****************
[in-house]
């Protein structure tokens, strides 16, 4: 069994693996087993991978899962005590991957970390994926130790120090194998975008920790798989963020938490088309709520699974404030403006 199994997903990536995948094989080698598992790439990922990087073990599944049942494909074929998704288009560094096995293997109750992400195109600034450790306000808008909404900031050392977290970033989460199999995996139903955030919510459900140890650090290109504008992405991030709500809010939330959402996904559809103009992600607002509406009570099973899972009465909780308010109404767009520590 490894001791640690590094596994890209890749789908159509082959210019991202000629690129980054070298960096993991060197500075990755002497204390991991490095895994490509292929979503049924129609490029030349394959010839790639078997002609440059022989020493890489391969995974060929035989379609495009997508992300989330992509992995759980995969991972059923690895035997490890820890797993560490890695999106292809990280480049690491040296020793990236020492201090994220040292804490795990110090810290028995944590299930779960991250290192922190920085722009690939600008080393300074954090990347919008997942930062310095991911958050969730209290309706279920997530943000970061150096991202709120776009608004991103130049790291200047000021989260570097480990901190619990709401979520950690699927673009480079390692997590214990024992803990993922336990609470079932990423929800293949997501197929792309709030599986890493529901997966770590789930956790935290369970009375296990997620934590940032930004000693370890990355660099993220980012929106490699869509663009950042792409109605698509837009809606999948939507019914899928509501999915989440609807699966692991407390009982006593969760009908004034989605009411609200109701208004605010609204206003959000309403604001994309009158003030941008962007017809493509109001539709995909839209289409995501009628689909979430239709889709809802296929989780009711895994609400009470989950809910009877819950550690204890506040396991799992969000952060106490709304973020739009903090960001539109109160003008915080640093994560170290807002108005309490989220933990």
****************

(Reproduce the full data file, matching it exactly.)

[in-house]
């Protein structure tokens, strides 16, 4: 069994693996087993991978899962005590991957970390994926130790120090194998975008920790798989963020938490088309709520699974404030403006 199994997903990536995948094989080698598992790439990922990087073990599944049942494909074929998704288009560094096995293997109750992400195109600034450790306000808008909404900031050392977290970033989460199999995996139903955030919510459900140890650090290109504008992405991030709500809010939330959402996904559809103009992600607002509406009570099973899972009465909780308010109404767009520590 490894001791640690590094596994890209890749789908159509082959210019991202000629690129980054070298960096993991060197500075990755002497204390991991490095895994490509292929979503049924129609490029030349394959010839790639078997002609440059022989020493890489391969995974060929035989379609495009997508992300989330992509992995759980995969991972059923690895035997490890820890797993560490890695999106292809990280480049690491040296020793990236020492201090994220040292804490795990110090810290028995944590299930779960991250290192922190920085722009690939600008080393300074954090990347919008997942930062310095991911958050969730209290309706279920997530943000970061150096991202709120776009608004991103130049790291200047000021989260570097480990901190619990709401979520950690699927673009480079390692997590214990024992803990993922336990609470079932990423929800293949997501197929792309709030599986890493529901997966770590789930956790935290369970009375296990997620934590940032930004000693370890990355660099993220980012929106490699869509663009950042792409109605698509837009809606999948939507019914899928509501999915989440609807699966692991407390009982006593969760009908004034989605009411609200109701208004605010609204206003959000309403604001994309009158003030941008962007017809493509109001539709995909839209289409995501009628689909979430239709889709809802296929989780009711895994609400009470989950809910009877819950550690204890506040396991799992969000952060106490709304973020739009903090960001539109109160003008915080640093994560170290807002108005309490989220933990």